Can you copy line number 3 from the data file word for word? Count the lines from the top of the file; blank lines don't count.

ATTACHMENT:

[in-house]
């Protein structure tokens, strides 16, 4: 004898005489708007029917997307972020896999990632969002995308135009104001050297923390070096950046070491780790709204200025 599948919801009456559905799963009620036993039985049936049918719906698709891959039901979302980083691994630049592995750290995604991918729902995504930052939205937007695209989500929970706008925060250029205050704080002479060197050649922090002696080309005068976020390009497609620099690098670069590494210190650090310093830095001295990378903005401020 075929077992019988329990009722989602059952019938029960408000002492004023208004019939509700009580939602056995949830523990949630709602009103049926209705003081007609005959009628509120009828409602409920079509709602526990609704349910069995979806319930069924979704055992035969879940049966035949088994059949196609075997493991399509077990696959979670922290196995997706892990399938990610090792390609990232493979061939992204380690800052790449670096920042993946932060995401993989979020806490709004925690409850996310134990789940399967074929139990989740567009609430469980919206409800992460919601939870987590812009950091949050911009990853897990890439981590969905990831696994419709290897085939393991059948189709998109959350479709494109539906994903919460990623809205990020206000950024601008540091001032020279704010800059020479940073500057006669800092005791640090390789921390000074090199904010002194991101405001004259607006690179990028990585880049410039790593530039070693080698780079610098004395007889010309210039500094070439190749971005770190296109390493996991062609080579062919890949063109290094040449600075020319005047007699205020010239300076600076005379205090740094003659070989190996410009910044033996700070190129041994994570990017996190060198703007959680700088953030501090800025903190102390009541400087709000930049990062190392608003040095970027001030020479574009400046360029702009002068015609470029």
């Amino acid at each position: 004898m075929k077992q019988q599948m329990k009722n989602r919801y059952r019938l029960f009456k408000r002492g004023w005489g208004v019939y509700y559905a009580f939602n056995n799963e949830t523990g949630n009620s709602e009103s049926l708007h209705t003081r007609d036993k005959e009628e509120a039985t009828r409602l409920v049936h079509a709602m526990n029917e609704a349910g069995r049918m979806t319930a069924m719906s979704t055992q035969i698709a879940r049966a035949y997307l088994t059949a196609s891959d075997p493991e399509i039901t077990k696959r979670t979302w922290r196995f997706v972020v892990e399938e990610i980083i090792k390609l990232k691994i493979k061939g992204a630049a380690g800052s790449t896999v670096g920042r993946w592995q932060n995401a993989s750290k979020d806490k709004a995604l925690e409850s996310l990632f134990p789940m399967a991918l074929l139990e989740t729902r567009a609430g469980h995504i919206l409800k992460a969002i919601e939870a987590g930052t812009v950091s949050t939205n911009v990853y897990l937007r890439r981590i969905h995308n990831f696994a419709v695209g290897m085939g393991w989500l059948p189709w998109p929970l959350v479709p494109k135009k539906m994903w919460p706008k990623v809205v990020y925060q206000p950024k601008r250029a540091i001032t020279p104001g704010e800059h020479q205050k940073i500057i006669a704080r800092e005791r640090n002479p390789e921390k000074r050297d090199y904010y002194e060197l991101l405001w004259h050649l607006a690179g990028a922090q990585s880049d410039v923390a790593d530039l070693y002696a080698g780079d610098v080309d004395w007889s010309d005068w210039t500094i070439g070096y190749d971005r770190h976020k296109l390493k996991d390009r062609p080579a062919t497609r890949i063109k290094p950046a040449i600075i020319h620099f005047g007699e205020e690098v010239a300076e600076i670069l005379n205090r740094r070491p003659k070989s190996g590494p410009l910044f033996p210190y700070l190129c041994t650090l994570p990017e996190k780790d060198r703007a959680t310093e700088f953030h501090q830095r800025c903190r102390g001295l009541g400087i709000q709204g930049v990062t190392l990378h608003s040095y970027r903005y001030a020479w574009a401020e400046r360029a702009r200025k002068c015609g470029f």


């Amino acid at each position: 004898m075929k077992q019988q599948m329990k009722n989602r919801y059952r019938l029960f009456k408000r002492g004023w005489g208004v019939y509700y559905a009580f939602n056995n799963e949830t523990g949630n009620s709602e009103s049926l708007h209705t003081r007609d036993k005959e009628e509120a039985t009828r409602l409920v049936h079509a709602m526990n029917e609704a349910g069995r049918m979806t319930a069924m719906s979704t055992q035969i698709a879940r049966a035949y997307l088994t059949a196609s891959d075997p493991e399509i039901t077990k696959r979670t979302w922290r196995f997706v972020v892990e399938e990610i980083i090792k390609l990232k691994i493979k061939g992204a630049a380690g800052s790449t896999v670096g920042r993946w592995q932060n995401a993989s750290k979020d806490k709004a995604l925690e409850s996310l990632f134990p789940m399967a991918l074929l139990e989740t729902r567009a609430g469980h995504i919206l409800k992460a969002i919601e939870a987590g930052t812009v950091s949050t939205n911009v990853y897990l937007r890439r981590i969905h995308n990831f696994a419709v695209g290897m085939g393991w989500l059948p189709w998109p929970l959350v479709p494109k135009k539906m994903w919460p706008k990623v809205v990020y925060q206000p950024k601008r250029a540091i001032t020279p104001g704010e800059h020479q205050k940073i500057i006669a704080r800092e005791r640090n002479p390789e921390k000074r050297d090199y904010y002194e060197l991101l405001w004259h050649l607006a690179g990028a922090q990585s880049d410039v923390a790593d530039l070693y002696a080698g780079d610098v080309d004395w007889s010309d005068w210039t500094i070439g070096y190749d971005r770190h976020k296109l390493k996991d390009r062609p080579a062919t497609r890949i063109k290094p950046a040449i600075i020319h620099f005047g007699e205020e690098v010239a300076e600076i670069l005379n205090r740094r070491p003659k070989s190996g590494p410009l910044f033996p210190y700070l190129c041994t650090l994570p990017e996190k780790d060198r703007a959680t310093e700088f953030h501090q830095r800025c903190r102390g001295l009541g400087i709000q709204g930049v990062t190392l990378h608003s040095y970027r903005y001030a020479w574009a401020e400046r360029a702009r200025k002068c015609g470029f």